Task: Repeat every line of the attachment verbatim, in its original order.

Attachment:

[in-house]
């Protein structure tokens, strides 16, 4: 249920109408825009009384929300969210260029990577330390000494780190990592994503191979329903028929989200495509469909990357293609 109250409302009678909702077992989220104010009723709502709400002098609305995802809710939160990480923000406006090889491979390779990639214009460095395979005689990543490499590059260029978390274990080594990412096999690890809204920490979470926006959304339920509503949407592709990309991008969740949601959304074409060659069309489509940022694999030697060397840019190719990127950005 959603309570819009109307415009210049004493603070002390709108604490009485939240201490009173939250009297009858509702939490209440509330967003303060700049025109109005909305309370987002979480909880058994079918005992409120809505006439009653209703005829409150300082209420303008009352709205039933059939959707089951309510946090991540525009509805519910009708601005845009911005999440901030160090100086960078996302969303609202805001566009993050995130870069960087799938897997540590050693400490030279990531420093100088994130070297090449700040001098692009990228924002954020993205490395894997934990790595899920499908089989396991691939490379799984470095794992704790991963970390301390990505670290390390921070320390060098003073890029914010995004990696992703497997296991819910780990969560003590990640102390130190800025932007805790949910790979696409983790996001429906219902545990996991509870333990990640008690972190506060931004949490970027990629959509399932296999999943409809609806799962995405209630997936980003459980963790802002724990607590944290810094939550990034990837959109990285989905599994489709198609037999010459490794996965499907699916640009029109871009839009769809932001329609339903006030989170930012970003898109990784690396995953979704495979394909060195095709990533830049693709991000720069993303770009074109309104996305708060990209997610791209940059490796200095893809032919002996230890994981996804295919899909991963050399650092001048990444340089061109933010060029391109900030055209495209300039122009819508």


[in-house]
């Protein structure tokens, strides 16, 4: 249920109408825009009384929300969210260029990577330390000494780190990592994503191979329903028929989200495509469909990357293609 109250409302009678909702077992989220104010009723709502709400002098609305995802809710939160990480923000406006090889491979390779990639214009460095395979005689990543490499590059260029978390274990080594990412096999690890809204920490979470926006959304339920509503949407592709990309991008969740949601959304074409060659069309489509940022694999030697060397840019190719990127950005 959603309570819009109307415009210049004493603070002390709108604490009485939240201490009173939250009297009858509702939490209440509330967003303060700049025109109005909305309370987002979480909880058994079918005992409120809505006439009653209703005829409150300082209420303008009352709205039933059939959707089951309510946090991540525009509805519910009708601005845009911005999440901030160090100086960078996302969303609202805001566009993050995130870069960087799938897997540590050693400490030279990531420093100088994130070297090449700040001098692009990228924002954020993205490395894997934990790595899920499908089989396991691939490379799984470095794992704790991963970390301390990505670290390390921070320390060098003073890029914010995004990696992703497997296991819910780990969560003590990640102390130190800025932007805790949910790979696409983790996001429906219902545990996991509870333990990640008690972190506060931004949490970027990629959509399932296999999943409809609806799962995405209630997936980003459980963790802002724990607590944290810094939550990034990837959109990285989905599994489709198609037999010459490794996965499907699916640009029109871009839009769809932001329609339903006030989170930012970003898109990784690396995953979704495979394909060195095709990533830049693709991000720069993303770009074109309104996305708060990209997610791209940059490796200095893809032919002996230890994981996804295919899909991963050399650092001048990444340089061109933010060029391109900030055209495209300039122009819508």